Donning my good pro-sumer headphones with nothing else but power connected to the DDM4000, I proceeded to search every nook and cranny for internal noise like a bloodhound tracking game. As you might expect from something that touts itself as a 24-bit mixer, there isn’t much to be found within reasonable limits. With the headphone volume all the way up, I heard a slight constant whine around 13kHz (with a harmonic at 1kHz) even with everything turned down. It seems to be related to the microphone input because while the good news is that this whine is not persistently present in the master output, it appears when I enable the mics, and I can adjust the whine with the mic EQs. It’s not affected by the gain controls, which is interesting. There is also a really slight 50Hz (AC mains) buzz on channel 4 in line mode, which makes sense since it’s right next to the mains power input, but it’s so slight that you can just barely hear it, and that’s only after the gain and EQ knobs are all the way up on that channel as well.
The Line inputs have very little noise. I had to turn the gains and EQs all the way up to hear any, though the dedicated (non-switchable) line inputs are slightly quieter. The phono inputs are quite noisy by comparison, but that stands to reason considering the order-of-magnitude greater pre-amplification they must do. And to be fair, they quiet down a lot when they’re actually connected to a turntable.
Please take this noise analysis as more academic than anything, because in nearly all practical cases, these internal noise levels are lower than those of most DJ source equipment (unless you DJ from audiophile-grade CD players) so none of this is detectable in practice. (For example, when I connected and turned on my X^2s, the noise level on the line inputs rose almost to the unconnected-phono level, so the mixer’s internal noise floor was already way below that of my decks and therefore not a factor.)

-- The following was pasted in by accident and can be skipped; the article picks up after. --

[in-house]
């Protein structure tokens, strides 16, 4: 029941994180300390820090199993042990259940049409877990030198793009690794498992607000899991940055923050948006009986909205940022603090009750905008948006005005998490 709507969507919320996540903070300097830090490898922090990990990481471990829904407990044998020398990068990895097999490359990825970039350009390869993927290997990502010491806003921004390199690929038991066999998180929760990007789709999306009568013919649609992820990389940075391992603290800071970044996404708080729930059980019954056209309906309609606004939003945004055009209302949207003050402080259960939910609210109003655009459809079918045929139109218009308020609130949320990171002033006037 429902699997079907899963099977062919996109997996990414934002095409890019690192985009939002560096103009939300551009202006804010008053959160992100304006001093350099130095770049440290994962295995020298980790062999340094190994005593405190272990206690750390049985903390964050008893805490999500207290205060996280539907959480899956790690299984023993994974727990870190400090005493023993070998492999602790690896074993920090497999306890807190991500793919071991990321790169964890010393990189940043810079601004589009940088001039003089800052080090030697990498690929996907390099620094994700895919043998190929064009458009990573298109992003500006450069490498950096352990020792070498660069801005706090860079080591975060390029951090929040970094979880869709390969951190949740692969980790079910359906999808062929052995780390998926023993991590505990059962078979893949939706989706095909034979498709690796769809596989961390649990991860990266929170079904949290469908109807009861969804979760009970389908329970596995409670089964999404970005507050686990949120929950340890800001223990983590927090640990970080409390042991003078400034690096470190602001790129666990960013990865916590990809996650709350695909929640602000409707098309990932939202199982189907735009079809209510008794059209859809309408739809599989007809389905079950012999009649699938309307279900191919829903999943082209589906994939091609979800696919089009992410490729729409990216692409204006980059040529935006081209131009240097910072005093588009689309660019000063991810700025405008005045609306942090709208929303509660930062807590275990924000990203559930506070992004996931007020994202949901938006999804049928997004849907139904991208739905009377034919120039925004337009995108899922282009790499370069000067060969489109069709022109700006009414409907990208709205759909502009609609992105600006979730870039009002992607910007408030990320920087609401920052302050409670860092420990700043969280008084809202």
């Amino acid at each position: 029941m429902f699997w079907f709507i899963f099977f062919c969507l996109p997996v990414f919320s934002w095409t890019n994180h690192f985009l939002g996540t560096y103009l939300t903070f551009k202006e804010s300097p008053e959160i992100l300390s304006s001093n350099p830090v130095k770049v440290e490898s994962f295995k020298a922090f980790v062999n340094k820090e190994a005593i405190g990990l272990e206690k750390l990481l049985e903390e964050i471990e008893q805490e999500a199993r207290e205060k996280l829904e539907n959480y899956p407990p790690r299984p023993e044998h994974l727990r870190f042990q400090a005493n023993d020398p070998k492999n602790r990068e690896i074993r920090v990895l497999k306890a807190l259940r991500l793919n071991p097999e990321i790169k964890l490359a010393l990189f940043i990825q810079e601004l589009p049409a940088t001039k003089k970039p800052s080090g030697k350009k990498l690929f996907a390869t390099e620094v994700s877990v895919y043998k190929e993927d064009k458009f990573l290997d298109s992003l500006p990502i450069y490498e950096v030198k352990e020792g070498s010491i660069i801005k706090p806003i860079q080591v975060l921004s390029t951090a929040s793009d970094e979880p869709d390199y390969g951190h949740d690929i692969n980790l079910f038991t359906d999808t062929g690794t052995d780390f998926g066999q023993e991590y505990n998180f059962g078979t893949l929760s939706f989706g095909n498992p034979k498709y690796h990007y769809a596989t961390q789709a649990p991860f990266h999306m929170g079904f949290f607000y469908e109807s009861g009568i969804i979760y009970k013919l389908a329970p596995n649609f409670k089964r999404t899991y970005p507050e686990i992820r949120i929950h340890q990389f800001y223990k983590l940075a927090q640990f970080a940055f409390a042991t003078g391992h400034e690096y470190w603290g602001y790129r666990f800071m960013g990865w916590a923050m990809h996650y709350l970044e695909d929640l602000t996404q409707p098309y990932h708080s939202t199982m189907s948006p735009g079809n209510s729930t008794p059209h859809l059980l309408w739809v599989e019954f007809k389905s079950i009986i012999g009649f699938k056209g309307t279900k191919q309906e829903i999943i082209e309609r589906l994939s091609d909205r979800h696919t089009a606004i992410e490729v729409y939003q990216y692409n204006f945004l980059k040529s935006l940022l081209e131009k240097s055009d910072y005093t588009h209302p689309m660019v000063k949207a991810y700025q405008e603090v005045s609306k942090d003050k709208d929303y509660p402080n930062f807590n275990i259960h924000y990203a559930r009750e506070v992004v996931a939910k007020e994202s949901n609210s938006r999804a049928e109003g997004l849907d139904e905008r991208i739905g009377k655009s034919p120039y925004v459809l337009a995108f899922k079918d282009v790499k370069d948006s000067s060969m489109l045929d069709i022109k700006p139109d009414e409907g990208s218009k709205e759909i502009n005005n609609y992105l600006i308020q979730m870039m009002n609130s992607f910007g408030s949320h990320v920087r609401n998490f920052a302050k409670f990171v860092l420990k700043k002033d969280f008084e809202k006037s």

The DDM4000 features pre-fader VU meters on each channel that have a good dynamic range represented by seven segments which go from -20dB to +9dB, and clipping occurs a little above that. It’s easily possible to clip the input stage with the gain range given to you, so set your levels carefully, and do it each time you change songs! (Basically, if you regularly see more than one red LED, the level is too high.) The channel VU meters are also pre-EQ, which is different from the DJM-500. (This might suggest that the EQ is done in the digital domain.)
The master VU meter shows a range of -24dB to +12dB plus dedicated Clip LEDs. (I think the dynamic range is the same as on the input stages, you just have more LEDs on the master output for detail.)
I covered usage notes for specific controls in the above section, but in general, the DDM4000 is pleasing and fun to use and it works reliably. The light faders and their caps feel great. The hard plastic buttons all have a distinct click so you can tell by feel if you’ve pressed one. The extra controls are intuitive, though the effects section takes a bit of time to figure out simply due to the sheer amount of customizability in the limited space. I was able to figure out most of the additional controls without having to look at the manual after several minutes of playing around with them. This, and the fact that there are eight user preset save slots should put club owners at ease if they choose this mixer for the installed system, as any DJ who has ever used a four-channel DJ mixer will already know their way around the essential features of this one, and resident/frequent DJs can each customize the settings as they wish. Of course I strongly encourage reading the manual in any case so you can get the most out of all of the extra features the DDM4000 brings.
While I was sniffing around for sound quality issues, I noticed that the headphone output clips well before the master output does. This might be a cost-conscious move, since you of course want the best sound on the floor and dynamic range doesn’t matter as much in the headphones, but it’s also handy to give you additional early warning that your channel gain levels are too high so you can fix them before the crowd hears the mess. (There’s no headphone clip indicator, it just starts to sound bad.)